#1
May812, 11:09 AM

P: 443

Essentially I'm wondering about coupling with Maxwell's equations. It seems that, for application of the Lorentz force equation to make sense, the E and B fields used should not include the E and B fields generated by the charge in question, since a charge won't exert force on itself. However, if I try to couple with Maxwell's equations by modifying my charge density and current density functions to account for a point charge moving in space, then the E and B fields that appear in Maxwell's equations do include the ones generated by the charge, so it would seem to me that using those same E and B fields in the Lorentz equation to find the force on that charge wouldn't work (and if I'm not mistaken, the fields would approach nonsense values at the exact location of the charge). Am I thinking correctly? If so, how exactly would one couple Maxwell's equations with the Lorentz force equation? (Maybe subtract the field generated by the charge in question in the Lorentz equation?) If not, where am I going wrong?




#2
May812, 12:36 PM

P: 404

If own field does not exert force on the particle, it implies that we can accelerate a particle without spending energy.
Also a moving charge radiates energy. Assume a moving charge in ZERO applied field. If the charge's own field doesn't stop it, it keeps radiating the same flow of energy energy forever which is against law of conservation of energy .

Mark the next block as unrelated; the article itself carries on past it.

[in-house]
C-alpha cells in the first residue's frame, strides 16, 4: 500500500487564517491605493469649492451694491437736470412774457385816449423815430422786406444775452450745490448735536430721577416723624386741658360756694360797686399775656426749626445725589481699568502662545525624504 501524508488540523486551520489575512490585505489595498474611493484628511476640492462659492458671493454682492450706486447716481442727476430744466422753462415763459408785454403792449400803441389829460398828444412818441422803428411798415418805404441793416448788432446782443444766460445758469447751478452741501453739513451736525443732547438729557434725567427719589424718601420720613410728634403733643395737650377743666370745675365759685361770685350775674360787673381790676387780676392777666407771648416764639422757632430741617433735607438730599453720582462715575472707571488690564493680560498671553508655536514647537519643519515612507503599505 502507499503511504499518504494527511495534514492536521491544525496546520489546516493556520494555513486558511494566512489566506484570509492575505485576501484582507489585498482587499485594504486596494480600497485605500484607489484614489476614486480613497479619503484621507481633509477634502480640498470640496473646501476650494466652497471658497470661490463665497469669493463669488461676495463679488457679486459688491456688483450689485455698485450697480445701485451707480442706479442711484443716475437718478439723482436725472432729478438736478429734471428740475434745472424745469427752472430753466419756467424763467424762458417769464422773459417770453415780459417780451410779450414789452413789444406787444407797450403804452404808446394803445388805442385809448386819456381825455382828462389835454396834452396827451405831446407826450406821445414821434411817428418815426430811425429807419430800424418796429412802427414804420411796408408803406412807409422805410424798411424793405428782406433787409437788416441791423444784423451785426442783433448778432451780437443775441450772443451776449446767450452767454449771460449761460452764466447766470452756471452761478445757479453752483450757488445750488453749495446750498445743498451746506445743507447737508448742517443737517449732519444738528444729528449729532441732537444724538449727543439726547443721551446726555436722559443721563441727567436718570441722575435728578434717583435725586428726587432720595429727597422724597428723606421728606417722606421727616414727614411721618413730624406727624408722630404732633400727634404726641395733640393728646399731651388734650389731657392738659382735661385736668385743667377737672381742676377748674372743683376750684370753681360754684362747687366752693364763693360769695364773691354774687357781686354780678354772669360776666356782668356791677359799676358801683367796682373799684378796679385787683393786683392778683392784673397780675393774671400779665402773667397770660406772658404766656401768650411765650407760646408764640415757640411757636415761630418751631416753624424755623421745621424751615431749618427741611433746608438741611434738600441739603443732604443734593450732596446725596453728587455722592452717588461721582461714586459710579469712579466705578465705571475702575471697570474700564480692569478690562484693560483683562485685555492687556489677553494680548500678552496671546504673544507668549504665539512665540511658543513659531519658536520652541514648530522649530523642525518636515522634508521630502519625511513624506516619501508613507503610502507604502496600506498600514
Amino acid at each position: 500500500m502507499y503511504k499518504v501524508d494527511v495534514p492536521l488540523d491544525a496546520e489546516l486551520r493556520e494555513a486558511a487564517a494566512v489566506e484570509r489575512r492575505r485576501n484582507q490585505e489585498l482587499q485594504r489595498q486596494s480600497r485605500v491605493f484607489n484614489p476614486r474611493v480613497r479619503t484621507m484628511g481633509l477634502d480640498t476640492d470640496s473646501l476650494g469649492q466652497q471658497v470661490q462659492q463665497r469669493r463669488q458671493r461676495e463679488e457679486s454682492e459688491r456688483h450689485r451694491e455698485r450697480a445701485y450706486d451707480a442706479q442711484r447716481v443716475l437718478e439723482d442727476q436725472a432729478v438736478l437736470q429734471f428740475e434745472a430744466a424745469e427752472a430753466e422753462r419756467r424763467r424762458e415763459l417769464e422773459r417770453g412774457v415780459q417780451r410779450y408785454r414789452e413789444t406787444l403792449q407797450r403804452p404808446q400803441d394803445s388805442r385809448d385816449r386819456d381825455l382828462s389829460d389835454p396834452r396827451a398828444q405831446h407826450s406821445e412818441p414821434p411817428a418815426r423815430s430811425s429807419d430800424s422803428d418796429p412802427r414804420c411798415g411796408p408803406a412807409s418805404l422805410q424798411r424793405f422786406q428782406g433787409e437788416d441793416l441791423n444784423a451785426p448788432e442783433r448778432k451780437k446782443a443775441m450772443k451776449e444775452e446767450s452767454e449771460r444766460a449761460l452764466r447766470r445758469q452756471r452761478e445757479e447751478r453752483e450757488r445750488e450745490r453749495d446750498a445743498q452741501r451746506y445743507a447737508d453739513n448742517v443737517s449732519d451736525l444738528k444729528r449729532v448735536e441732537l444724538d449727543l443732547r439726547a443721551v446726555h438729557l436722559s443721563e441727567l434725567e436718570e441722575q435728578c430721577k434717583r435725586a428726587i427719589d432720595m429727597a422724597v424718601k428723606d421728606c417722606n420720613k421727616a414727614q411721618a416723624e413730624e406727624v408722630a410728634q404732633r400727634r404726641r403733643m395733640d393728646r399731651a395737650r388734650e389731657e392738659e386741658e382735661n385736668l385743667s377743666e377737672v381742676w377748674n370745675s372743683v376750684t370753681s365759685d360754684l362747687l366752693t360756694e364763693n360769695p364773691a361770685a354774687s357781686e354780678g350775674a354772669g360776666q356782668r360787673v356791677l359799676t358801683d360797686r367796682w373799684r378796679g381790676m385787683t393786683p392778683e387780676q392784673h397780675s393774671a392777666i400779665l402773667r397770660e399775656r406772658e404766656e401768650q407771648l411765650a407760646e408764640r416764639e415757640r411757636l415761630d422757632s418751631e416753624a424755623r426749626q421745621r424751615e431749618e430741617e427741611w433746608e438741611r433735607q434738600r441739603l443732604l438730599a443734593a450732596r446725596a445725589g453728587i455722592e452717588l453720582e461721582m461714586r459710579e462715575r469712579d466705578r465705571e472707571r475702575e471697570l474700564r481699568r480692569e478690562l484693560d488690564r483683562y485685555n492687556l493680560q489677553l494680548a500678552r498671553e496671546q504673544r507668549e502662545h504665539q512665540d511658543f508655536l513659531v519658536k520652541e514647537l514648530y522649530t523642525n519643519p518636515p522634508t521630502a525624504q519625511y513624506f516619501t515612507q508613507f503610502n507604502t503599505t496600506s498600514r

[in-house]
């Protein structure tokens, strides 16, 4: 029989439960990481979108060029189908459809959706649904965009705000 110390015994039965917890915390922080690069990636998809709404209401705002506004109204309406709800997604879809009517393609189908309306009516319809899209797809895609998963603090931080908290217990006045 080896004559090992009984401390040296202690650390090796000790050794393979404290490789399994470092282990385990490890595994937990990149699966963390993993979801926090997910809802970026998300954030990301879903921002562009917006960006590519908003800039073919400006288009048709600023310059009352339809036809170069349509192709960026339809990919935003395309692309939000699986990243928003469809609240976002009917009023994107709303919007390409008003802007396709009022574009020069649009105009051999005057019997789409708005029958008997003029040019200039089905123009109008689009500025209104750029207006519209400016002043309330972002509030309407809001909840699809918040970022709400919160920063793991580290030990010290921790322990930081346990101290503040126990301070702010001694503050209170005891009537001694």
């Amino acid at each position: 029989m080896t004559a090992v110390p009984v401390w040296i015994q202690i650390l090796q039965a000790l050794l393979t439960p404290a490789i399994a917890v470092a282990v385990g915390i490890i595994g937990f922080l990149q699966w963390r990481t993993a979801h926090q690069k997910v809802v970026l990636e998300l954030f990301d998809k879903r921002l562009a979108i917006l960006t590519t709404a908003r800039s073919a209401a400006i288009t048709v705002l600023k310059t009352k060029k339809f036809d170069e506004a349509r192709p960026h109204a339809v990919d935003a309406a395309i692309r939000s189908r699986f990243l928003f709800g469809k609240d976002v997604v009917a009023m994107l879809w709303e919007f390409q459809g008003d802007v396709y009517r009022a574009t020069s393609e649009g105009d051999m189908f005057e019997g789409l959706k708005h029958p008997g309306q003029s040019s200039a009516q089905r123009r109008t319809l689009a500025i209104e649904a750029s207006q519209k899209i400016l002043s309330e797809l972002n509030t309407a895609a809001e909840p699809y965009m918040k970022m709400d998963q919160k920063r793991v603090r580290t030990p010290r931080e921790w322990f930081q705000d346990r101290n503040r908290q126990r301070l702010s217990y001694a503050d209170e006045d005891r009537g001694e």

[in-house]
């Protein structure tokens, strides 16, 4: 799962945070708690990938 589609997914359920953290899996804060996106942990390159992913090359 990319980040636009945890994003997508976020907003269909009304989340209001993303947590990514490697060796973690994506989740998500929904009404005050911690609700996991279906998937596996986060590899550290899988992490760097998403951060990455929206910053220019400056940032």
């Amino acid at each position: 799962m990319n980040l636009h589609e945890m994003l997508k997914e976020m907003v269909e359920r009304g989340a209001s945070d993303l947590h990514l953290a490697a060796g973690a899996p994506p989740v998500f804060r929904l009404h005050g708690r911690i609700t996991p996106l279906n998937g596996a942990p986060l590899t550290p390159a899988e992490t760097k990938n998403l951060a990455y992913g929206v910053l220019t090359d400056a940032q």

#4
May812, 01:47 PM

P: 2,900

Lorentz Force QuestionBeing a symmetric tensor I think the issues raised in the OP either don't arise or are automatically solved. This tensor is actually the 3X3 ij components part of the EM stressenergy tensor that appears in the electrovacuum solutions of the EFE. This tracefree tensor in its null version refers to radiation, with pressure components 1/3 of the energy density component. A non null solution would correspond to charged bodies I think (wouldn't be tracefree in this case). 



#5
May812, 08:08 PM

P: 404





#6
May912, 01:52 PM

P: 563

In at least one version/variation of the original Maxwell equations (the ones actually written by J. C. Maxwell) the Lorentz Force terms are embedded in the "Faraday's Law" equation triplets. I believe it's in one section of the first volume of the 3rd edition of his treatise (but probably in every edition).
That term is necessary to fully account for the EMF in one aspect of Faraday's experiments. You can find good detail in Wikipedia on that. The reason Maxwell generally dropped that term in other versions of the equations might be related to the ambiguity of the coupling you mention and difficulty for students to unravel the situation. And also because he may have realized that a complete theory for moving charges was a bit beyond what could be summoned at the time apparently. Unfortunately, he left no clear instructions on the matter that I could find. PS. This thread indicates some of the details and issues with that: http://www.physicsforums.com/showthread.php?t=252215 


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